From: GUEST,leeneia
Date: 20 Oct 09 - 01:57 PM

To me, the glockenspiel's natural habitat is in a parade - out of doors and a distance from my ears. This gives the notes time to 'mellow.' Usually other instruments are going at the same time, and that also mellows the overall effect.

As for the one brass instrument that's out of tune, that's probably just an accident. Those instruments are hard to play, and beer doesn't help.


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Subject: RE: Gugga Music - not supposed to be in tune
From: Ernest
Date: 20 Oct 09 - 02:15 PM

As far as I know the Guggamusik has its origins in pagan rites to drive the winter away - so it is bound to sound uncomfortable to the ears...


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Subject: RE: Gugga Music - not supposed to be in tune
From: Jack Campin
Date: 20 Oct 09 - 02:49 PM

Brass band musicians pride themselves on accurate intonation. You would not get an odd player out of tune by accident. This sounds like it has to have some sort of symbolic meaning.


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Subject: RE: Gugga Music - not supposed to be in tune
From: M.Ted
Date: 20 Oct 09 - 08:32 PM

Contrary to what the distinguished Mr. Campin would have you believe, brass bands can be kind of loose about their intonation--submitted for your consideration--

Italian Brass Band
Balkan Brass Band
Zlatne Uste
Polish American String Band

and for reference Some Guggamusik


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Subject: RE: Gugga Music - not supposed to be in tune
From: M.Ted
Date: 20 Oct 09 - 08:54 PM

Jack is really right when it comes to trained musicians--the difference here is that these are, for the most part, not trained musicians, they are just people who know some basics and can join in--I'd call them "folk" musicians, but that would start an ugly discussion--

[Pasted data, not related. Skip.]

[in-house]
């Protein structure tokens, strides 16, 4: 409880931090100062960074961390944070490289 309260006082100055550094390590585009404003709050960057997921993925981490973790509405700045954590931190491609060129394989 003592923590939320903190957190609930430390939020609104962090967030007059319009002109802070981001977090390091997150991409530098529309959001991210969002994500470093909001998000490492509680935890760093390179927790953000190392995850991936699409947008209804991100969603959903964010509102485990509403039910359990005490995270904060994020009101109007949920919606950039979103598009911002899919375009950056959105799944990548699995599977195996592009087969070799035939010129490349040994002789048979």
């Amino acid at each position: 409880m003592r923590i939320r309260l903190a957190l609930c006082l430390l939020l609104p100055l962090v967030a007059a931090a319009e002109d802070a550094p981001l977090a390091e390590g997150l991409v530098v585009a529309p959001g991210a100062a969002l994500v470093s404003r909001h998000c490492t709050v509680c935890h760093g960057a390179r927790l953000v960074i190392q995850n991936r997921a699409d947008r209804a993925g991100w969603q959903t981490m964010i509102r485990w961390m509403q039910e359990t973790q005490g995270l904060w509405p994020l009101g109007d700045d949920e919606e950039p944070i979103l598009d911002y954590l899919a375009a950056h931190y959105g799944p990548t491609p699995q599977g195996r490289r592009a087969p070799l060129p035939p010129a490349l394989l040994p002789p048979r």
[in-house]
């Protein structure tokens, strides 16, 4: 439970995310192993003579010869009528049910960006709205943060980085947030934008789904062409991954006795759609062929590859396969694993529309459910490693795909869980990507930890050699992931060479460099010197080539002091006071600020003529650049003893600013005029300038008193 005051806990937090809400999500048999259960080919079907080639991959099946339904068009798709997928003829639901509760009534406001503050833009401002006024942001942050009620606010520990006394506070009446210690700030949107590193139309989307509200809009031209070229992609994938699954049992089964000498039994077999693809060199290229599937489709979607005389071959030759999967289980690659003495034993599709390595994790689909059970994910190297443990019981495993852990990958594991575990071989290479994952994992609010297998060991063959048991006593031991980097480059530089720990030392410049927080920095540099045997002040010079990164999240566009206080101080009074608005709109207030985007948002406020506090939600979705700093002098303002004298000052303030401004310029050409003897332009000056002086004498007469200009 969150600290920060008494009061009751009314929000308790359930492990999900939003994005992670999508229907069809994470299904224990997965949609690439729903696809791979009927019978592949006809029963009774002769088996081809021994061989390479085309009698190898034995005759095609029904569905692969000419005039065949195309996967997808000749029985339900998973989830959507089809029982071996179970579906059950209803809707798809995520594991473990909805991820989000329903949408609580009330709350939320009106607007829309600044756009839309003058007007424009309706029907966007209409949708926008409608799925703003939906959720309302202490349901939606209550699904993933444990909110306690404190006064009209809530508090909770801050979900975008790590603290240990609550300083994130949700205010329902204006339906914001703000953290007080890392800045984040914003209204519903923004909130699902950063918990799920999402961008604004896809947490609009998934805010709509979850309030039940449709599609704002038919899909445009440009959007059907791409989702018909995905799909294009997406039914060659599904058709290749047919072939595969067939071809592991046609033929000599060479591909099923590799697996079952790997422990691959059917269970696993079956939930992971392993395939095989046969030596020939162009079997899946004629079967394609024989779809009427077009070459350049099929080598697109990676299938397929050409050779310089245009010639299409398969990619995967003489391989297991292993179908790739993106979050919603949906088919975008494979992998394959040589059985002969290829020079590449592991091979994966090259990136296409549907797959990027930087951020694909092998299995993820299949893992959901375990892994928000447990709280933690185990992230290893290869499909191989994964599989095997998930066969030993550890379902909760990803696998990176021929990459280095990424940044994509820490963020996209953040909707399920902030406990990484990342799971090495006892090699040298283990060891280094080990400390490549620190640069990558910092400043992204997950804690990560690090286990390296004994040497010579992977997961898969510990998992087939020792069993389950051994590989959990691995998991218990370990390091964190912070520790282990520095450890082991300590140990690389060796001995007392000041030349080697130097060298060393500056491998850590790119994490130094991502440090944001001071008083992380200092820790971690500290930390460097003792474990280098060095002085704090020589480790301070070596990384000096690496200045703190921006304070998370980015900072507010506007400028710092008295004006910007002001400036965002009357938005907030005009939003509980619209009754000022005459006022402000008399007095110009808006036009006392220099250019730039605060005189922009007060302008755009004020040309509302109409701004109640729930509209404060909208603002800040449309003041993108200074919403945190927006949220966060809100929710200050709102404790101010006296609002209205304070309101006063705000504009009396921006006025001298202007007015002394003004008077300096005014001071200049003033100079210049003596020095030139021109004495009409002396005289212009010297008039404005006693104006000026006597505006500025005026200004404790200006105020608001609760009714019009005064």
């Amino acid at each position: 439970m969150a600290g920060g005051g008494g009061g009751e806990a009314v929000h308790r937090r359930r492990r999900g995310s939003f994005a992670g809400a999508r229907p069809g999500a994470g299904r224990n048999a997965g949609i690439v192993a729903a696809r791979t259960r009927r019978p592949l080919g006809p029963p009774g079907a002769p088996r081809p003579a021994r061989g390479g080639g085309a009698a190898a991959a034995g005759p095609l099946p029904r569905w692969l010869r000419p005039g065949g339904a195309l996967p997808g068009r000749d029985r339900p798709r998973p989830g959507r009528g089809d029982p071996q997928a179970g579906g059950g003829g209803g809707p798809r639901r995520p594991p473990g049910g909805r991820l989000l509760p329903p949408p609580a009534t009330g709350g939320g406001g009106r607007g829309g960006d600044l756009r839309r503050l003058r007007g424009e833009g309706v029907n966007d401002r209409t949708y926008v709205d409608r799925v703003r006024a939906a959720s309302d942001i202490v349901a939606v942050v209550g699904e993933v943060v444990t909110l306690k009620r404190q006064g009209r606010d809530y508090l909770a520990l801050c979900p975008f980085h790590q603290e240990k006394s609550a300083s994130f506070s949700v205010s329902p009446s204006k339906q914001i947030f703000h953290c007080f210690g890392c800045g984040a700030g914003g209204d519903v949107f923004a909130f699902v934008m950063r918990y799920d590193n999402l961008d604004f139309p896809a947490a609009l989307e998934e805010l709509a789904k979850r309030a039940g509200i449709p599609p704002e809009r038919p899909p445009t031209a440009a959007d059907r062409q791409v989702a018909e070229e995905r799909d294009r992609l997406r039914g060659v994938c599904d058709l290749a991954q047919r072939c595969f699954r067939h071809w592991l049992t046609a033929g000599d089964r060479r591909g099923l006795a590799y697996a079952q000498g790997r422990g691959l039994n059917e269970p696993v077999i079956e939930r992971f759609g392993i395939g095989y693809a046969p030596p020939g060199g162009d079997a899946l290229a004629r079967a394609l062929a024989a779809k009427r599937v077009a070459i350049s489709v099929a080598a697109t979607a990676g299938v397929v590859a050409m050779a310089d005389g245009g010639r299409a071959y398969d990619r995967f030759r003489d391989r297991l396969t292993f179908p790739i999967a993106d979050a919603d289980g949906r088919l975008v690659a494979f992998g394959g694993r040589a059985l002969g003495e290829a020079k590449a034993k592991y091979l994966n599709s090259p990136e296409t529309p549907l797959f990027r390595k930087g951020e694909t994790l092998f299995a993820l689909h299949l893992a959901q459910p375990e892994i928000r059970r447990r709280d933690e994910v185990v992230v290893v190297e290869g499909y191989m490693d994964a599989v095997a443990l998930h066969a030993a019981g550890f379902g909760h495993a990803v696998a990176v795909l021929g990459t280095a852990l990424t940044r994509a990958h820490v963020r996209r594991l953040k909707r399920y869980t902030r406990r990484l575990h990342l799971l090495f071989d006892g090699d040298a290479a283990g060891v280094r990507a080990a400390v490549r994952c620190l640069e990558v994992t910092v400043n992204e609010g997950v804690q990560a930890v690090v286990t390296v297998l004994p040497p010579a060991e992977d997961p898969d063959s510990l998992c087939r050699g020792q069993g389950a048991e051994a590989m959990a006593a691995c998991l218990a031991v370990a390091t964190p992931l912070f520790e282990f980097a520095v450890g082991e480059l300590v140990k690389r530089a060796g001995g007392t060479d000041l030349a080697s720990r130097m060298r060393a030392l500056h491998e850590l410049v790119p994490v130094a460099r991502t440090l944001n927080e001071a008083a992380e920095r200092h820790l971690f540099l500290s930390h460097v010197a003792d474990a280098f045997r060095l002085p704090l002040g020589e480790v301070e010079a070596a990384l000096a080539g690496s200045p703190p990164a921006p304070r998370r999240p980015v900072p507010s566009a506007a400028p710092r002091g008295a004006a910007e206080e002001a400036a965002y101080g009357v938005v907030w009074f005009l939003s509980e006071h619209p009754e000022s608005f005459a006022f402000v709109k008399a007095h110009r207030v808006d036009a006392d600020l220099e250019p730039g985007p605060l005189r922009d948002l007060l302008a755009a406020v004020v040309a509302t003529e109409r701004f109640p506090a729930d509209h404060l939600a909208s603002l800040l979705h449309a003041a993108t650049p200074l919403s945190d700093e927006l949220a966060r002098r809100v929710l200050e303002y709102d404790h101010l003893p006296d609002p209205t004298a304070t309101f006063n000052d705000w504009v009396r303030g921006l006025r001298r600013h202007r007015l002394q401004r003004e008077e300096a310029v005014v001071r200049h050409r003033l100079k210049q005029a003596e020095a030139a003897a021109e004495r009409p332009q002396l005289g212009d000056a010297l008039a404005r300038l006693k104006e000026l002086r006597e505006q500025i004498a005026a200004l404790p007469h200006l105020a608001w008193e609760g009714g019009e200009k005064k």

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Subject: RE: Gugga Music - not supposed to be in tune
From: Dave the Gnome
Date: 21 Oct 09 - 04:04 PM

Doesn't a honky-tonk piano have one of the strings that is struck on a single note slightly off-key? I was led to believe that this is how the sound was made so distinct. Ditto with a 'voiced' free reed instrument. If only one reed is sounded or two in exact pitch you get a 'dry' sound, whereas if one is slightly adrift from the other you get the distinct almost vibrato effect. I think it has something to do with the dynamics of sound waves and one being slightly longer or shorter than the other.

DeG


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Subject: RE: Gugga Music - not supposed to be in tune
From: Jack Campin
Date: 21 Oct 09 - 05:07 PM

You can get a louder sound on many instruments by playing a near-unison to get a beating effect - the clavichord is often tuned that way (paired strings about an eighth of a tone apart) and so, I think, are the gendings (the highest metallophones) in a gamelan ensemble, in that case not for volume but to produce an ethereal shimmery sound. Somebody playing an independent melody line out of tune is a different matter.

On the occasions when Highland pipes play with other instruments, there is usually no attempt to hide the fact that it uses a different scale. You can sort of get away with it in the right context. Listen to any pipe and brass band performance of "Highland Cathedral".